At a hearing Thursday, the proposal drew support from many environmental groups, who called the plan a sustainable source of funding compared with the state's usual practice of paying for land through repeated bond referendums.
"Does it make sense for New Jersey, the most densely populated state in the nation . . . to dedicate less than a percent of the state budget" to preserving critical lands and water supplies, asked Tom Gilbert, regional conservation services director for the Trust for Public Land and chairman of the NJ Keep It Green Coalition, which says it represents 180 organizations across the state.
"We would argue it does, without question," Gilbert told the Senate Environmental Committee.
Others countered that the answer wasn't so simple.
"It's not easy or comfortable . . . for an environmental group to express reservations about open-space funding," said Dave Pringle, campaign director for the New Jersey Environmental Federation.
"We clearly desperately need to be replenishing" the fund for open space, Pringle said. "But we also desperately need to be fiscally responsible."
He and other environmentalists opposed to the proposal voiced a larger concern: that the state would pare other programs, some of them environmental, to compensate for the sales tax diverted to open-space funding.
"It's going to mean cuts in other programs or taxes somewhere else," said Jeff Tittel, director of the New Jersey Sierra Club.
"This will allow the governor to cut more," Tittel said, citing Gov. Christie's diversions of money from a clean-energy program.
"The open-space groups only care about open space," Tittel said. "They don't care about other issues."
Gilbert said groups within the Keep It Green Coalition have their own environmental agendas but "a shared commitment" to continuing open-space preservation.
He said "no particular connection" exists between environmental programs and sales-tax revenue - which, he noted, has been used to pay debt service on open-space purchases.
"Some of those groups are rightly concerned about cuts to other environmental programs, but frankly, it's unrelated," Gilbert said.
Opponents of the sales-tax proposal called instead for a water tax, which would create a source of revenue.
A bill proposing a water tax was introduced this year by Sen. Bob Smith (D., Middlesex). The plan died in the environmental committee, which Smith chairs.
"It had no legs," said Sen. Christopher "Kip" Bateman (R., Somerset). "It wasn't going to get out of committee, and it wasn't going to pass the Senate."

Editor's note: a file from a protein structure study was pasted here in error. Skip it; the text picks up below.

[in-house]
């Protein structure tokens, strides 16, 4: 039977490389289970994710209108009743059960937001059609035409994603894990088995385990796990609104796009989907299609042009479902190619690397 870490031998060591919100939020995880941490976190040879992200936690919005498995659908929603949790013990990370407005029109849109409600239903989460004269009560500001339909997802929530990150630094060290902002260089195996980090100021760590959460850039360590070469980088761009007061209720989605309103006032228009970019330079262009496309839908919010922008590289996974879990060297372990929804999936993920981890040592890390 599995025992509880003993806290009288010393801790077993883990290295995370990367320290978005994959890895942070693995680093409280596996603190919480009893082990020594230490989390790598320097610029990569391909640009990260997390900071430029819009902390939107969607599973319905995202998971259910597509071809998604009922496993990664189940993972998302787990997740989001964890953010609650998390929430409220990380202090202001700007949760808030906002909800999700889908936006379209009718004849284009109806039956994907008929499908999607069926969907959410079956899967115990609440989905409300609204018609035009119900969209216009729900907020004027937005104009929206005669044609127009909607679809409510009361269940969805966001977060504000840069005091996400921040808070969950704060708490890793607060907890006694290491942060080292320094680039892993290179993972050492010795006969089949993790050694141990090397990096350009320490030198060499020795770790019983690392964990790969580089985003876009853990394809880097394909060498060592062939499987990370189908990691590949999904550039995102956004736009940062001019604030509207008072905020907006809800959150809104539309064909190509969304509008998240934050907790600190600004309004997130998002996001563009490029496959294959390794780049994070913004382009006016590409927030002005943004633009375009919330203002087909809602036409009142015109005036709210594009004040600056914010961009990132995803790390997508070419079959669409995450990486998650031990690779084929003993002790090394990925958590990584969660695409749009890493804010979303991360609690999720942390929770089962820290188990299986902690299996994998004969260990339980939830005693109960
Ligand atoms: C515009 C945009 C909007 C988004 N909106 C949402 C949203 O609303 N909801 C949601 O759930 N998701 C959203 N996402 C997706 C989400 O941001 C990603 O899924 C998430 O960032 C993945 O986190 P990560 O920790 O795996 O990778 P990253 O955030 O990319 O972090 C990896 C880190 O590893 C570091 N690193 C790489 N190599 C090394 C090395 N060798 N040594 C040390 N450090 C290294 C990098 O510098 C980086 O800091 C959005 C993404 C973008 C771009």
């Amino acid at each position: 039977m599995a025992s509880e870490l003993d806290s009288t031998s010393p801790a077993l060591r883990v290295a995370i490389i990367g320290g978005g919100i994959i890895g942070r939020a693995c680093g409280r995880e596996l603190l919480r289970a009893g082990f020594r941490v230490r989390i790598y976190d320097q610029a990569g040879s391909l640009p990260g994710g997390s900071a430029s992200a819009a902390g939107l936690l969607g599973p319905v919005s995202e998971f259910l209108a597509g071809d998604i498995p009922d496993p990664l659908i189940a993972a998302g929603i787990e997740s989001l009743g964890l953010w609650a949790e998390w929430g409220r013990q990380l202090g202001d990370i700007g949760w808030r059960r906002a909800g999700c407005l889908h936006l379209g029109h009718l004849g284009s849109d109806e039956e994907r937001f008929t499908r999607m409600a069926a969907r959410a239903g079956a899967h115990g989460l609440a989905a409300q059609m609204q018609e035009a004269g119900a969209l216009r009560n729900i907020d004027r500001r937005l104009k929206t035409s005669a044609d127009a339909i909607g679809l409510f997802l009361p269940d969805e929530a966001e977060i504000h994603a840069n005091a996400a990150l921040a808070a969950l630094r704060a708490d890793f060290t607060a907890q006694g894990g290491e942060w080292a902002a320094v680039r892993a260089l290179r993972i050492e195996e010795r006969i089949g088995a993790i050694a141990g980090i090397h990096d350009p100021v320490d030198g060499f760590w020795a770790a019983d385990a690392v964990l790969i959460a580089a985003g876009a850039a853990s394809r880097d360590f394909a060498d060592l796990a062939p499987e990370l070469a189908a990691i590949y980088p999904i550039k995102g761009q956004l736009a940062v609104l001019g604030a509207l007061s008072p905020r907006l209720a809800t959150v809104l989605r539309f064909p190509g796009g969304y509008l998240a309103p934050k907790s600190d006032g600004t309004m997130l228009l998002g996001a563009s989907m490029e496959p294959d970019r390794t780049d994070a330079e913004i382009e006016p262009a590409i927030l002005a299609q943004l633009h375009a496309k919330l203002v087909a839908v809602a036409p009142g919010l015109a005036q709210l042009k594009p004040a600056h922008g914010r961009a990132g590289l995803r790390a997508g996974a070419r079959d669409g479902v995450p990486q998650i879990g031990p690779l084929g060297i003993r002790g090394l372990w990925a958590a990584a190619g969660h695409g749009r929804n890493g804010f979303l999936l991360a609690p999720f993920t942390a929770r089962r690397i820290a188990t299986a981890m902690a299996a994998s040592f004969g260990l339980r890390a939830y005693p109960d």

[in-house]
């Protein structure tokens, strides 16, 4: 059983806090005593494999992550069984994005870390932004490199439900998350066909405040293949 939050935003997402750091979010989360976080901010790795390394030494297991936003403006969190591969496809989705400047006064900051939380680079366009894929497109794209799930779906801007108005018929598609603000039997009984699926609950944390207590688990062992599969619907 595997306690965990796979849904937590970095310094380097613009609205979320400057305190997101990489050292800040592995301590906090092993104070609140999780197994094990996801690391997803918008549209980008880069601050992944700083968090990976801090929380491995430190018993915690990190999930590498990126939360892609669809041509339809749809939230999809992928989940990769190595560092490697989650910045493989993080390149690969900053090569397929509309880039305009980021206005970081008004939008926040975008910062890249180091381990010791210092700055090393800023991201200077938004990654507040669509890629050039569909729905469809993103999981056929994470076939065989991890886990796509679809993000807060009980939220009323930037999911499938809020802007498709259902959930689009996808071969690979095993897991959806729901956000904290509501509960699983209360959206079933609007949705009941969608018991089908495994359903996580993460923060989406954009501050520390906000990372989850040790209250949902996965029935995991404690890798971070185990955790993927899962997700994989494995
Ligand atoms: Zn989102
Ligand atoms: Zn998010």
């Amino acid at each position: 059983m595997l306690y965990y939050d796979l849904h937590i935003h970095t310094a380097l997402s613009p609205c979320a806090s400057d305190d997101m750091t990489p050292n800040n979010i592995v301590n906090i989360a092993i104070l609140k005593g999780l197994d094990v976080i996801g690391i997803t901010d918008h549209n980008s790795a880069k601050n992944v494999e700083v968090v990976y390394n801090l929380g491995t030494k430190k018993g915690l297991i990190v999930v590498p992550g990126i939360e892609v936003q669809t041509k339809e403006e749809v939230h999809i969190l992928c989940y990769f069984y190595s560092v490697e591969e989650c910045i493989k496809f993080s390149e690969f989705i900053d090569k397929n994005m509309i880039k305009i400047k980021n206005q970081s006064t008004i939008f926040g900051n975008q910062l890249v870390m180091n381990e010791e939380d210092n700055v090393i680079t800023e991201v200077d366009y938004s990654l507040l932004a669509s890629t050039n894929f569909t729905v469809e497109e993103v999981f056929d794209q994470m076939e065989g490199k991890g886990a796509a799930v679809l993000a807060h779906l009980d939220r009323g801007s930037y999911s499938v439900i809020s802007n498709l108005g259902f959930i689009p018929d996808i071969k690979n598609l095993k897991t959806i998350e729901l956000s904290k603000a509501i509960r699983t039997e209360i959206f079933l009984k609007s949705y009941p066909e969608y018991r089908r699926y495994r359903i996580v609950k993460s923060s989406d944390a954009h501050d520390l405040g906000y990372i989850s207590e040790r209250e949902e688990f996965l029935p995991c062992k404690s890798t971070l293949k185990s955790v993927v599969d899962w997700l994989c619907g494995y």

That led to the sales-tax proposal. While in past years bond referendums backed by voters have paid for preservation efforts, "there's a lot of concern about increasing the debt," Bateman said. "We thought, this was already a revenue."
Bateman said he was surprised by the arguments from detractors.
"If we have $200 million every year, that's significant," Bateman said.
"Usually the enviromentals get together and stand strong together," he said. "This opportunity may not come around again."
Opposition aside, the measure might not even make it onto the ballot this fall. While the Senate in June voted, 36-2, to dedicate a percentage of sales-tax revenue to open space, lawmakers amended the proposal to cap open-space funding at $200 million a year, or $6 billion over 30 years.
That change required a second public hearing, which was held Thursday.
For the measure to appear on the ballot, the Assembly and Senate both must convene by early August and approve it by a three-fifths majority - a tall order in the summer.
"It's going to take leadership to crack whips," Smith said.
Representatives for Assembly Speaker Sheila Oliver (D., Essex) and Senate President Stephen Sweeney (D., Gloucester) did not respond to requests for comment.
Even if the measure does get onto the ballot and wins voter approval, it would not go into effect until fiscal 2015.
Meanwhile, money from the last land-preservation bonds - $400 million approved by voters in 2009 - has all been spent.
The state might be able to spend some money on open space in the coming year, Gilbert said.
While the sales-tax proposal would not take effect immediately, its passage would assure municipalities and counties they would receive the financial support they needed to buy open space, Gilbert said.
"As long as there's this huge question mark, it's going to have a chilling effect on preservation efforts around the state," he said.
Contact Maddie Hanna at 856-779-3232, email@example.com, or on Twitter @maddiehanna